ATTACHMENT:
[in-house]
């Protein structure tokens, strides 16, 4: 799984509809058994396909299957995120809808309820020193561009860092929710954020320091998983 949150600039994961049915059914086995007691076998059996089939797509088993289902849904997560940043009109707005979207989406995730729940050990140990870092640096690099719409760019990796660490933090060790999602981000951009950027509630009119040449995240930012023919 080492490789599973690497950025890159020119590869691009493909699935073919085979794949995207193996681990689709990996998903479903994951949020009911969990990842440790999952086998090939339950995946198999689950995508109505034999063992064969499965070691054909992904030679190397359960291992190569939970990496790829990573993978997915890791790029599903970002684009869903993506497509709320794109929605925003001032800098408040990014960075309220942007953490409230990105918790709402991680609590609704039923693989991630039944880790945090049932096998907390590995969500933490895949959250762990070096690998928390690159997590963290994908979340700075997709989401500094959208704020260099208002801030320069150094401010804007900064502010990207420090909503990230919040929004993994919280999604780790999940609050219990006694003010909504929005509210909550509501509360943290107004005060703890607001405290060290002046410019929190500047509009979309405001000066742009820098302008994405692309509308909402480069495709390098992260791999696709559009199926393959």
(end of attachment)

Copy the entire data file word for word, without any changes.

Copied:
[in-house]
């Protein structure tokens, strides 16, 4: 799984509809058994396909299957995120809808309820020193561009860092929710954020320091998983 949150600039994961049915059914086995007691076998059996089939797509088993289902849904997560940043009109707005979207989406995730729940050990140990870092640096690099719409760019990796660490933090060790999602981000951009950027509630009119040449995240930012023919 080492490789599973690497950025890159020119590869691009493909699935073919085979794949995207193996681990689709990996998903479903994951949020009911969990990842440790999952086998090939339950995946198999689950995508109505034999063992064969499965070691054909992904030679190397359960291992190569939970990496790829990573993978997915890791790029599903970002684009869903993506497509709320794109929605925003001032800098408040990014960075309220942007953490409230990105918790709402991680609590609704039923693989991630039944880790945090049932096998907390590995969500933490895949959250762990070096690998928390690159997590963290994908979340700075997709989401500094959208704020260099208002801030320069150094401010804007900064502010990207420090909503990230919040929004993994919280999604780790999940609050219990006694003010909504929005509210909550509501509360943290107004005060703890607001405290060290002046410019929190500047509009979309405001000066742009820098302008994405692309509308909402480069495709390098992260791999696709559009199926393959």